If Diana Yusoff had not questioned why homemakers with superb cooking skills could not use that ability to generate income, Gourmet Guru would not have been born. If Tam Pham had not dreamt that we could create a board game to teach business models better than case studies and lectures could, we would never have built this learning tool. If Neo Huan Ling did not envision solving the problems of food wastage and high food prices jointly, FoodSavers would never have been started.
Imagination. Every crisis creates opportunity, every struggle offers the chance to rediscover something about it. Every creation stems from the ability to see potential where others can’t.
In the programme, we support student groups in the development of breakthrough project ideas, and overcoming adversities to create innovative solutions. NTU’s ATypical was a project that evolved from an overseas community involvement programme. The project started in 2009 when students sold traditionally crafted laptop bags from Cambodia. It then evolved into a partnership with a social enterprise selling gifts. Challenges abounded, and the team decided to embark on a new business model that could create greater impact and sustainability. Reimagining how the challenge of developing empathy and understanding of the hearing-impaired could be addressed, ATypical developed a game room that allows participants to play games and have fun, while experiencing the physical challenges of being hearing-impaired.
The ABCs of Imagination
Appreciate. Gain a good appreciation of the situation. Go for depth, breadth and diversity. Seek unconventional viewpoints while understanding traditional thinking. Understand how various elements work together in synergy or interact with tension.
When thrusted into the task of building the Alumni Association, we spoke to alumni and understood their motivations and needs. We tried to understand what they felt was valuable for them to contribute their time. We formed hypotheses and tested them out. We tried to find a sweet spot where a tension could serve as a springboard rather than a compromise.
Brainstorm. Generate ideas. Read, observe, immerse yourself in different fields, whether or not they are related to what you are doing. You can never know which two disparate ideas can fit together and form your solution. Try all combinations, don’t settle for commonly accepted norms and wisdom. Persevere.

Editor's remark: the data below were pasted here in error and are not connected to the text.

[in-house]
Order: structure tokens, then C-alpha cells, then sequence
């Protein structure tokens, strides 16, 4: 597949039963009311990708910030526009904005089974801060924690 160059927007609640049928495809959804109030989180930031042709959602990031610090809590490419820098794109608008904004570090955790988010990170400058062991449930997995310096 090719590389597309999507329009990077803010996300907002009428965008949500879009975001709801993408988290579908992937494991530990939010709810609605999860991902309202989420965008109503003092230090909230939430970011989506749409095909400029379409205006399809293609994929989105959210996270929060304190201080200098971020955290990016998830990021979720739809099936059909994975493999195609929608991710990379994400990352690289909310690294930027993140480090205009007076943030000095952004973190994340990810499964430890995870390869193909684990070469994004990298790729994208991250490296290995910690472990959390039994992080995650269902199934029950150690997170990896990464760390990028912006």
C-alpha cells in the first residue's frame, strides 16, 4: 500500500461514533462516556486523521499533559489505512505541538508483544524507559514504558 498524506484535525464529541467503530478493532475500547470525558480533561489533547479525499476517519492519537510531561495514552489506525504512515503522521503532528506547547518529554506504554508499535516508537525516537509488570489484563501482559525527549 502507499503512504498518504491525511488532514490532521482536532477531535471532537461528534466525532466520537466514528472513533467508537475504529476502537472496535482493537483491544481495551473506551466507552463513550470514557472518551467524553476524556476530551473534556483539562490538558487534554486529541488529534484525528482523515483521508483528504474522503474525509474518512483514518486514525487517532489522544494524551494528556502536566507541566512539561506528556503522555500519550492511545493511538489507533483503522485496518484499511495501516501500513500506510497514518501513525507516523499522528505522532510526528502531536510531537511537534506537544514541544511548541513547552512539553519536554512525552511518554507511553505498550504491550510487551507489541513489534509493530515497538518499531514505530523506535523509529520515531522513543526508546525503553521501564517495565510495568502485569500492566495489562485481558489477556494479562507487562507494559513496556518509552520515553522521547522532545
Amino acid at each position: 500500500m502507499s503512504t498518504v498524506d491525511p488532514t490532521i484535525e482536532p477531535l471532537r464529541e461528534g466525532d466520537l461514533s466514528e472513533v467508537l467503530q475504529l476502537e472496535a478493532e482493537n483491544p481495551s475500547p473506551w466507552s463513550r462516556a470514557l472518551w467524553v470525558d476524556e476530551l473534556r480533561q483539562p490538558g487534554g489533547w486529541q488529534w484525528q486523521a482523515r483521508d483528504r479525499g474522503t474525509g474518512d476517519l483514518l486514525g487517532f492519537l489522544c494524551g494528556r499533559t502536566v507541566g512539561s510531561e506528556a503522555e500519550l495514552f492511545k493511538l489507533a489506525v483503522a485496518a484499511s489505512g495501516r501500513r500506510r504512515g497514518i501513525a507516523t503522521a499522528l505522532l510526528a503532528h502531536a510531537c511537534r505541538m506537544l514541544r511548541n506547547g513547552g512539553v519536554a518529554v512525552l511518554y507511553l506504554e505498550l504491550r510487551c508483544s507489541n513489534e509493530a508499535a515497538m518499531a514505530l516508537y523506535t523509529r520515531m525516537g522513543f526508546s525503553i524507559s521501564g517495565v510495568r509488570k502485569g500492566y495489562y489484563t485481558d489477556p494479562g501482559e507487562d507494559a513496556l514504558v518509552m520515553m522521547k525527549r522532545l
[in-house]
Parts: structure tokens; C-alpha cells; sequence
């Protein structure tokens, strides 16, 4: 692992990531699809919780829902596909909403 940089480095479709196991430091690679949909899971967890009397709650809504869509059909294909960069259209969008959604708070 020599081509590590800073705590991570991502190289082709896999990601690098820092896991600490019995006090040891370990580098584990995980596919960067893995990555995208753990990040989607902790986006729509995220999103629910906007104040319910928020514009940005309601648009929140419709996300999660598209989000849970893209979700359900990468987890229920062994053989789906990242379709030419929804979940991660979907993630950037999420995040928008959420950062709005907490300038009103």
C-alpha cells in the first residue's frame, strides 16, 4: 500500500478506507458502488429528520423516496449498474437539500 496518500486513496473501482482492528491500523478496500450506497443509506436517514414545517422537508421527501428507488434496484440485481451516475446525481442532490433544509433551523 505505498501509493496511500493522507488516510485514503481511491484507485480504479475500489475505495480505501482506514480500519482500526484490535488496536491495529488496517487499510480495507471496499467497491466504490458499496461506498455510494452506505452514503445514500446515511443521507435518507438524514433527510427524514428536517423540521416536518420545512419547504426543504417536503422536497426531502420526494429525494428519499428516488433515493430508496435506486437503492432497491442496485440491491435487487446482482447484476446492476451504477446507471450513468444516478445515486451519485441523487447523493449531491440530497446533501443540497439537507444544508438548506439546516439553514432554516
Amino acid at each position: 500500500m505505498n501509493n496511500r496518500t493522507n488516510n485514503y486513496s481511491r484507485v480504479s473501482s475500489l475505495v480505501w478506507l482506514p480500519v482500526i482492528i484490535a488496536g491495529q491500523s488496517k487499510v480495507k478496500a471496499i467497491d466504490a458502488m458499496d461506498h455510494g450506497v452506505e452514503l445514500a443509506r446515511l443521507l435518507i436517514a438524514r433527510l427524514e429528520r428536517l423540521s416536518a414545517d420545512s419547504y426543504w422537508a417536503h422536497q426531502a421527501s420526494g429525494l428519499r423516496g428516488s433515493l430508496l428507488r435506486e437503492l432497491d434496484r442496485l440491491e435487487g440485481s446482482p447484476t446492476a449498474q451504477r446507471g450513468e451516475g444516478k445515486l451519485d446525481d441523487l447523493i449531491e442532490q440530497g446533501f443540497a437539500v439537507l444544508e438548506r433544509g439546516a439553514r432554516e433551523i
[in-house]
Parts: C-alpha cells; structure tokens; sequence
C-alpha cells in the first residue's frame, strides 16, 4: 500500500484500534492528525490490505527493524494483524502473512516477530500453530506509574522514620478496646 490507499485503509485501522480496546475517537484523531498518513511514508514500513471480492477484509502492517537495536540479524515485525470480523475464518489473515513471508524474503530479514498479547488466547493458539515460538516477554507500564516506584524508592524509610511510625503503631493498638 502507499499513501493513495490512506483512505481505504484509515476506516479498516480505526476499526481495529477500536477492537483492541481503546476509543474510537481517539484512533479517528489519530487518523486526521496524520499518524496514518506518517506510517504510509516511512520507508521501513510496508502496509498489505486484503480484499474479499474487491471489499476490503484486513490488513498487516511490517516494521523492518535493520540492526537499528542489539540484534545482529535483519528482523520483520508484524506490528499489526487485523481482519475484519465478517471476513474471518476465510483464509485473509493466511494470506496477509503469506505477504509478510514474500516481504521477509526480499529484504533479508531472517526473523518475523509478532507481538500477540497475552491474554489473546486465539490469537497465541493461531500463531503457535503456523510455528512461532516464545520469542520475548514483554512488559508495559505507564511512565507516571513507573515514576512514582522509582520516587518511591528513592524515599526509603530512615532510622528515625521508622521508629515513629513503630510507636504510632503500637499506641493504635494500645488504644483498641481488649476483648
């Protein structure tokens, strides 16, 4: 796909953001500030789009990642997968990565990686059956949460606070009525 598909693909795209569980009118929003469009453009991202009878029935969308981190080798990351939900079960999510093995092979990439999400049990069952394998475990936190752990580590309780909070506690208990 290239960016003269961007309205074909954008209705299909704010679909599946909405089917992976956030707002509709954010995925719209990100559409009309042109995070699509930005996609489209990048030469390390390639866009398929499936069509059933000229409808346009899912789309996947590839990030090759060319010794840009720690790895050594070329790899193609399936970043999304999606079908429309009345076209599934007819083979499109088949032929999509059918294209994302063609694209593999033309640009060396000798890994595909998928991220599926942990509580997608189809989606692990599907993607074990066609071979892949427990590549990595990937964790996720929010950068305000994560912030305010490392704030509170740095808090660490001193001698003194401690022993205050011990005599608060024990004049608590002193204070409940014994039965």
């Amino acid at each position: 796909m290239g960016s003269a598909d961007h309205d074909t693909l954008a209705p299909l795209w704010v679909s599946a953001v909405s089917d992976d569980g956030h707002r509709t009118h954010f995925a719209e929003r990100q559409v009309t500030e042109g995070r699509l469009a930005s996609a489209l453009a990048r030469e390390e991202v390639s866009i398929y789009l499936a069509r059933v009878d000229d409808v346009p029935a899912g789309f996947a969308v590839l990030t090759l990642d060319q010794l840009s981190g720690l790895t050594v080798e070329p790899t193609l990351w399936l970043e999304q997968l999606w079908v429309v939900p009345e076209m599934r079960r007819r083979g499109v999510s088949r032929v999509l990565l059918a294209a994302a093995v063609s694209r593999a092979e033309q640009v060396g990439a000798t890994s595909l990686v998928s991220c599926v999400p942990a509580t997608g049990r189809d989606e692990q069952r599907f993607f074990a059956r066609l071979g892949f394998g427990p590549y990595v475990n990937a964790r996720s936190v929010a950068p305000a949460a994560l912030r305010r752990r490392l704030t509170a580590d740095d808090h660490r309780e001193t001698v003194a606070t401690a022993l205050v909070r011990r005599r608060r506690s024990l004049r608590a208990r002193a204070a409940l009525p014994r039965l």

Our first ideas didn’t work. We tried out other ideas. We tapped on the different experiences Diana had. We tested our new hypothesis. We didn’t get a 100% fit again. We pushed on and tried a different angle — it worked!
Create. With a blueprint of the future, we move into the creation mode. Be agile — a plan is a basis for change, it is almost never the final product. Test, change, improve. Gather resources, gather support, gather momentum. Finish off the product, sit back and savour your success, then go back in, tear your idea apart and try and improve it again.
The story of the FastForward committee has been a story of disappointments, difficulties, let downs and misfires. Yet, this has also allowed us to grow the volunteer numbers, grow the programme and grow the individuals who are working with us. Through learning and improving we develop a more relevant programme, more resilient people and a better experience for our stakeholders. Every time we finish something we wake up the next morning to try to improve it.
Continuing the story of reimagination, Diana and her team developed a candy game to teach risk management and an origami game to teach financial management. Chua Ming Zhou has revised that game another three times. We worked together to develop a course to teach student leaders in our alma mater leadership skills for diverse situations. We pulled together a group of alumni to share insightful stories and lessons from their experiences. Diana grew the committee and handed it over to me.
After leaving Enactus, she is still reimagining boundaries and reinventing how things are done. Diana uses the business model canvas for project planning, balanced scorecard to chart departmental strategies, the customer purchase model for campaign planning in her work, and continues to use the innovative facilitation and learning methods in workshops.
Never stop imagining. You will never know where it brings you.
— Daniel Tan, Fast Forward Committee Chair / Senior Manager, Unity Technologies / 31 July 2015
Daniel joins Unity Technologies after 3.5 years at a venture capital. He is infected by passionate, purposeful and creative people who don’t take themselves too seriously. Daniel spent time studying in Australia where he grew to love Aussie rules football, kangaroo steak and the Outback. In his spare time he works with youth and social enterprises.